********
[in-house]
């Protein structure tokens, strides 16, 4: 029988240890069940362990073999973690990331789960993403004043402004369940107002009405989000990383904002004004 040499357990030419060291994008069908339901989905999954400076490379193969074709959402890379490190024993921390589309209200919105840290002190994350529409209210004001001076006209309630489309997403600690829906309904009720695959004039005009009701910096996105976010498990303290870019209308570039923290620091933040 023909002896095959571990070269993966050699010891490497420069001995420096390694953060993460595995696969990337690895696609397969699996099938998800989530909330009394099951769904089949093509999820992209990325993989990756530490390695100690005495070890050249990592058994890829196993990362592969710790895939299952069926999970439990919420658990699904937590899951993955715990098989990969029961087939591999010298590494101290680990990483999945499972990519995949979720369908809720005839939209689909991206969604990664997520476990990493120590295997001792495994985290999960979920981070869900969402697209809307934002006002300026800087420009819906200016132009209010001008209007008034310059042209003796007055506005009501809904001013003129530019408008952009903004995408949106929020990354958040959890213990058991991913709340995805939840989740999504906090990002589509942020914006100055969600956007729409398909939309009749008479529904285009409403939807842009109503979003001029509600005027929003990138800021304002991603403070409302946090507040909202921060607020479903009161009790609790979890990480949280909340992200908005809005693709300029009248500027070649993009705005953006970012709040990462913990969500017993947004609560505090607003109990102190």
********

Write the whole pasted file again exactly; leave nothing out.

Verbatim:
[in-house]
């Protein structure tokens, strides 16, 4: 029988240890069940362990073999973690990331789960993403004043402004369940107002009405989000990383904002004004 040499357990030419060291994008069908339901989905999954400076490379193969074709959402890379490190024993921390589309209200919105840290002190994350529409209210004001001076006209309630489309997403600690829906309904009720695959004039005009009701910096996105976010498990303290870019209308570039923290620091933040 023909002896095959571990070269993966050699010891490497420069001995420096390694953060993460595995696969990337690895696609397969699996099938998800989530909330009394099951769904089949093509999820992209990325993989990756530490390695100690005495070890050249990592058994890829196993990362592969710790895939299952069926999970439990919420658990699904937590899951993955715990098989990969029961087939591999010298590494101290680990990483999945499972990519995949979720369908809720005839939209689909991206969604990664997520476990990493120590295997001792495994985290999960979920981070869900969402697209809307934002006002300026800087420009819906200016132009209010001008209007008034310059042209003796007055506005009501809904001013003129530019408008952009903004995408949106929020990354958040959890213990058991991913709340995805939840989740999504906090990002589509942020914006100055969600956007729409398909939309009749008479529904285009409403939807842009109503979003001029509600005027929003990138800021304002991603403070409302946090507040909202921060607020479903009161009790609790979890990480949280909340992200908005809005693709300029009248500027070649993009705005953006970012709040990462913990969500017993947004609560505090607003109990102190």